inally, we get to the meat of the matter; building the deck.
We’ll begin with the basics, because sometimes people neglect simple aspects of deckbuilding, which is why their decks fail.
One of the most important aspects of deckbuilding that many beginners fail to understand is that a good deck must be as close to 60 cards as possible in order to be effective. This has to do with chance, percentages, and other numerical issues that a casual player really doesn’t care to deal with.
The point is that when you begin to exceed 60 cards, the [highlight]chances of getting one specific card in the deck gets lower.[/highlight]
Say you need to draw a kill spell in order to survive against your opponent’s huge creature. If you have too many cards in your deck, the chance of you getting one card out of it is much lower than it would be with a deck of normal size.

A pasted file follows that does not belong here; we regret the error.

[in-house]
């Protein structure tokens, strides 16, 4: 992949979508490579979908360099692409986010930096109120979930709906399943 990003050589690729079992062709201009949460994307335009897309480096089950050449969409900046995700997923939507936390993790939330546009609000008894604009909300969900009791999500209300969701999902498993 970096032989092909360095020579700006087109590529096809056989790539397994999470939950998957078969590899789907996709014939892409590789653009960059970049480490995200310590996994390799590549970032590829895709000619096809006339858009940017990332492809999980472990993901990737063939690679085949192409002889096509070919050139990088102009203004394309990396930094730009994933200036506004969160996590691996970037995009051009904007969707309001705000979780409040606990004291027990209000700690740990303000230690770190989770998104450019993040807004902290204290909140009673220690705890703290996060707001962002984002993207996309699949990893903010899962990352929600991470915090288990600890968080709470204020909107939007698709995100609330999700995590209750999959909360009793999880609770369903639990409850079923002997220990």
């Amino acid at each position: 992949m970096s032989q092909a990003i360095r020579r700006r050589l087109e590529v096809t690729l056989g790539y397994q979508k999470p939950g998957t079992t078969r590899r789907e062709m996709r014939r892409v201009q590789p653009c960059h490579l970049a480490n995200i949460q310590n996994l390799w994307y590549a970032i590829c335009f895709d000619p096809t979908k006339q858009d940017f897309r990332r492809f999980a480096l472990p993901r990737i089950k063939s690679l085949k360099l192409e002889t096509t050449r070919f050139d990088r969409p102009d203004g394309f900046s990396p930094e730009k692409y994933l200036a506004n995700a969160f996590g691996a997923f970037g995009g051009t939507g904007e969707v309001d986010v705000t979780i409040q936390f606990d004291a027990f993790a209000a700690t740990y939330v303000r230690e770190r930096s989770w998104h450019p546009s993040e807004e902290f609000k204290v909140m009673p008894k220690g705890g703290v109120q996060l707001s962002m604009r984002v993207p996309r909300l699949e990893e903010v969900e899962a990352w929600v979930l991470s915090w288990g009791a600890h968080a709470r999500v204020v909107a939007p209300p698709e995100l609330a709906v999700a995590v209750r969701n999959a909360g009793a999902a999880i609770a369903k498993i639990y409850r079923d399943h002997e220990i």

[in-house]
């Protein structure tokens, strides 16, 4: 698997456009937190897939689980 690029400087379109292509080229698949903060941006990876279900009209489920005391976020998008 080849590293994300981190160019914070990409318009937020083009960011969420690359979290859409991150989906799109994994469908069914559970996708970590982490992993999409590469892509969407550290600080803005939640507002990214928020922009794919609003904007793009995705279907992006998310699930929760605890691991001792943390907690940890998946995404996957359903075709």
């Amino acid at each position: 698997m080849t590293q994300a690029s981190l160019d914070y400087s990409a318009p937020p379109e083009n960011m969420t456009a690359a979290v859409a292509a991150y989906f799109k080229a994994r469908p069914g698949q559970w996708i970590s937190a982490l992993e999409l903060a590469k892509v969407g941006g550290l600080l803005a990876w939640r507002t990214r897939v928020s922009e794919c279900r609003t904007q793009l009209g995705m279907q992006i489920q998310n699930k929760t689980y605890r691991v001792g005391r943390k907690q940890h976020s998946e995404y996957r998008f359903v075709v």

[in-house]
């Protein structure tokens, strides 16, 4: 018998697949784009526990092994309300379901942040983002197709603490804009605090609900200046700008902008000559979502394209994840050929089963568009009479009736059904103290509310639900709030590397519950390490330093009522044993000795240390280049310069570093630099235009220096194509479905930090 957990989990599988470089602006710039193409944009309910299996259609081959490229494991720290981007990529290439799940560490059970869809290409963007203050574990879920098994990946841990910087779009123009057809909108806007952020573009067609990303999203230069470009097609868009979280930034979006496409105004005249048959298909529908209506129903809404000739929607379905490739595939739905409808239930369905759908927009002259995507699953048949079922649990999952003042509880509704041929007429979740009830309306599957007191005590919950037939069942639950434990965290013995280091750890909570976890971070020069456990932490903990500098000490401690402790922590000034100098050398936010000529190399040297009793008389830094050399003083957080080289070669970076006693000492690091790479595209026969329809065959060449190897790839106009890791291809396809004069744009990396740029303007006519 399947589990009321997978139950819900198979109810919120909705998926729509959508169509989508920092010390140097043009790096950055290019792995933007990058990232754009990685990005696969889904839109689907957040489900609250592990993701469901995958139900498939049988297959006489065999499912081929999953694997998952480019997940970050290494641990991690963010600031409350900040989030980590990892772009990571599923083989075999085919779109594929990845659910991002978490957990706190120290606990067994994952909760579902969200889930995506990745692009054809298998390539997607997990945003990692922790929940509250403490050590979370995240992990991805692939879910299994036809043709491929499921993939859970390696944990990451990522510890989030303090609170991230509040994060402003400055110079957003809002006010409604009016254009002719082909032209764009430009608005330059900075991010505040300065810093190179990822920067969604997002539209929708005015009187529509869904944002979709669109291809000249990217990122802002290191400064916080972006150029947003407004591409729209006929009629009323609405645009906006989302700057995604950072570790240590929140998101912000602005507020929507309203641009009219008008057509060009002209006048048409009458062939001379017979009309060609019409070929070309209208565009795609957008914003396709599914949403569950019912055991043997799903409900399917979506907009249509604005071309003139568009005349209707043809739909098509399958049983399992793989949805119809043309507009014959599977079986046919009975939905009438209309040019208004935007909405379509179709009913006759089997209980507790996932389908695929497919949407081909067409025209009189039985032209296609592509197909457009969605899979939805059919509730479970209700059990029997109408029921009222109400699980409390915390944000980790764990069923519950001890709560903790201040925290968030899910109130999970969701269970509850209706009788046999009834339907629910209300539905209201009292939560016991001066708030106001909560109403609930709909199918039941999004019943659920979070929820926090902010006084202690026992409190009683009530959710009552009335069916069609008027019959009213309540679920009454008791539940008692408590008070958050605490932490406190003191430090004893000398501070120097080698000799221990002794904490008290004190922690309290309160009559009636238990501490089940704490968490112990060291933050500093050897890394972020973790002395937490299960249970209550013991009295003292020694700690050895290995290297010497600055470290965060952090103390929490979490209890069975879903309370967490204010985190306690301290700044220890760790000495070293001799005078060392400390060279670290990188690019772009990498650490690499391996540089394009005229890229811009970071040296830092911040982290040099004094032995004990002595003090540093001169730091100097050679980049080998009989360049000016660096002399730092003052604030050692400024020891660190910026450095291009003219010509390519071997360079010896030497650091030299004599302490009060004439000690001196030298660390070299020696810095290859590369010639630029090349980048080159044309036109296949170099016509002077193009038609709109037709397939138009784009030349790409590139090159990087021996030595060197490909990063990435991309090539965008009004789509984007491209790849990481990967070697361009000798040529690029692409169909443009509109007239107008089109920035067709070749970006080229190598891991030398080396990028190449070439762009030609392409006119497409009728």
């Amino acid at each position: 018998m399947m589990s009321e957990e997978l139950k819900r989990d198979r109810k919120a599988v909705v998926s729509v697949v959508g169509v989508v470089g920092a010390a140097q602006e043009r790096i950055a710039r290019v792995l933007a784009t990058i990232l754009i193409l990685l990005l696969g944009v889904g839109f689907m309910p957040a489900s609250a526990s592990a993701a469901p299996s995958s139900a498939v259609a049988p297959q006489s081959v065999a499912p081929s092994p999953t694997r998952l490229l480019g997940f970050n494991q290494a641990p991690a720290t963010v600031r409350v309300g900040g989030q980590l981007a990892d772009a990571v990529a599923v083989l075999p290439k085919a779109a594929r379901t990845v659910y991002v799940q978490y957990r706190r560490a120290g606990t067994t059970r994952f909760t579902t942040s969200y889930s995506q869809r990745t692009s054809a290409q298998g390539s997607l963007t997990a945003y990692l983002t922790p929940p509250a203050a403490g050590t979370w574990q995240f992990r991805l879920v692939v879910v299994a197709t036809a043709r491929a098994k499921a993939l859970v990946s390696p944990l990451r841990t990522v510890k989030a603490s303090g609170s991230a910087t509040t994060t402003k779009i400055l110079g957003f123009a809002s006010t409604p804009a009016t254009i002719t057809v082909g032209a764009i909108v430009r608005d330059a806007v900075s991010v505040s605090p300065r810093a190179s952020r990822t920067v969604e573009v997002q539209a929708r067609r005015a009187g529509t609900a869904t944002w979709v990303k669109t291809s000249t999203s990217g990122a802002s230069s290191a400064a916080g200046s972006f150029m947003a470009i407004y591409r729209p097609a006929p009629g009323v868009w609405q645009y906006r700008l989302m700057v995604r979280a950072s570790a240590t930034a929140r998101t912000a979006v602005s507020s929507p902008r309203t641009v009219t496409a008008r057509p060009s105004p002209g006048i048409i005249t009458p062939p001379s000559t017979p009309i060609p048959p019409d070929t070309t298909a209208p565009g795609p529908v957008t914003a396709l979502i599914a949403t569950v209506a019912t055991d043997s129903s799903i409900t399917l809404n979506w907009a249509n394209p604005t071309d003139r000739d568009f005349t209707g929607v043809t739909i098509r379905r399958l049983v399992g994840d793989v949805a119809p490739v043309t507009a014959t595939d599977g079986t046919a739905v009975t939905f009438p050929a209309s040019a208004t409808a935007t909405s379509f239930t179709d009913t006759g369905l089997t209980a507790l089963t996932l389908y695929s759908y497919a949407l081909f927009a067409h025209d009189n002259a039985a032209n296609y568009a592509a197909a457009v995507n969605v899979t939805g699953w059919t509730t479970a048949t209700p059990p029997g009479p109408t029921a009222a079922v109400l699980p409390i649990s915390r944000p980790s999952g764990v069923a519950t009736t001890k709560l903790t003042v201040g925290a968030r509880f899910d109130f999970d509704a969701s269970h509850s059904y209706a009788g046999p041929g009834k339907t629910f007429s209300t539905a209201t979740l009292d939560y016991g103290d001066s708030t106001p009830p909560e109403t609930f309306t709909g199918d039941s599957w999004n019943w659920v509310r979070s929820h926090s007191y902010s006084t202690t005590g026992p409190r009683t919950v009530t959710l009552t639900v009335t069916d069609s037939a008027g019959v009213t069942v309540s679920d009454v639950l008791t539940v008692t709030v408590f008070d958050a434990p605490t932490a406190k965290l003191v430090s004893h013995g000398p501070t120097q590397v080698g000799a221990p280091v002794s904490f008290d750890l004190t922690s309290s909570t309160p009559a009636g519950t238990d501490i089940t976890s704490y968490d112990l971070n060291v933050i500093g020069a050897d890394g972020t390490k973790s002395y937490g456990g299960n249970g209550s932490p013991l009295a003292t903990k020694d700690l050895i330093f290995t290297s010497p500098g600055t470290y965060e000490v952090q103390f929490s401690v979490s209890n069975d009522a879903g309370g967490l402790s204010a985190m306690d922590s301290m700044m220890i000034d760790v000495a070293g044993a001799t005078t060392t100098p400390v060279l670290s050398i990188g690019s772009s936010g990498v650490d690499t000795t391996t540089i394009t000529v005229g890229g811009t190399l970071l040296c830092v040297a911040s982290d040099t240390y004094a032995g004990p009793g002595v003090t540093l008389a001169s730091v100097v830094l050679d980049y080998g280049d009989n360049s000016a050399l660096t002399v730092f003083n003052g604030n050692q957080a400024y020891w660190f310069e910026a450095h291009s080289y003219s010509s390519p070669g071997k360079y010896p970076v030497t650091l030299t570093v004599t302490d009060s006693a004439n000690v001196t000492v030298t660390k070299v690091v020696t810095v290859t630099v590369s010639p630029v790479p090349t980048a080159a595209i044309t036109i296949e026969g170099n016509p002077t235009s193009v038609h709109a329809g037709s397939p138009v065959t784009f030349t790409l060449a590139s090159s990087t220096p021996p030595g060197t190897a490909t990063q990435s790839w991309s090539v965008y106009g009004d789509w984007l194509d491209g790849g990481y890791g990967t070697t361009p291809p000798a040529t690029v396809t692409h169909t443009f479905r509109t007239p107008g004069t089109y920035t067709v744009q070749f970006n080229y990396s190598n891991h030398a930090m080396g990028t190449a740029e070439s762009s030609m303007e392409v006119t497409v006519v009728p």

Additionally, including too many cards…
…makes the building process much more complicated!
A good deck needs a certain ratio of lands to nonland cards, and this ratio becomes less clear when more cards are included in the deck.
Decks too large not only affect your own playing, but the playing of those around you. I once knew someone who had an “artifact deck” that was nearly 300 cards. We hated playing against it, not because it was a good deck, but because it took him so long to shuffle.
It was also the perfect example of [highlight]trying to do too many things[/highlight] with your deck.
Keeping your deck down in card number is important to the game as a whole.
How do you effectively keep the cards you need, but get rid of the ones that are holding you back?
Become one of the few players in the WORLD who know…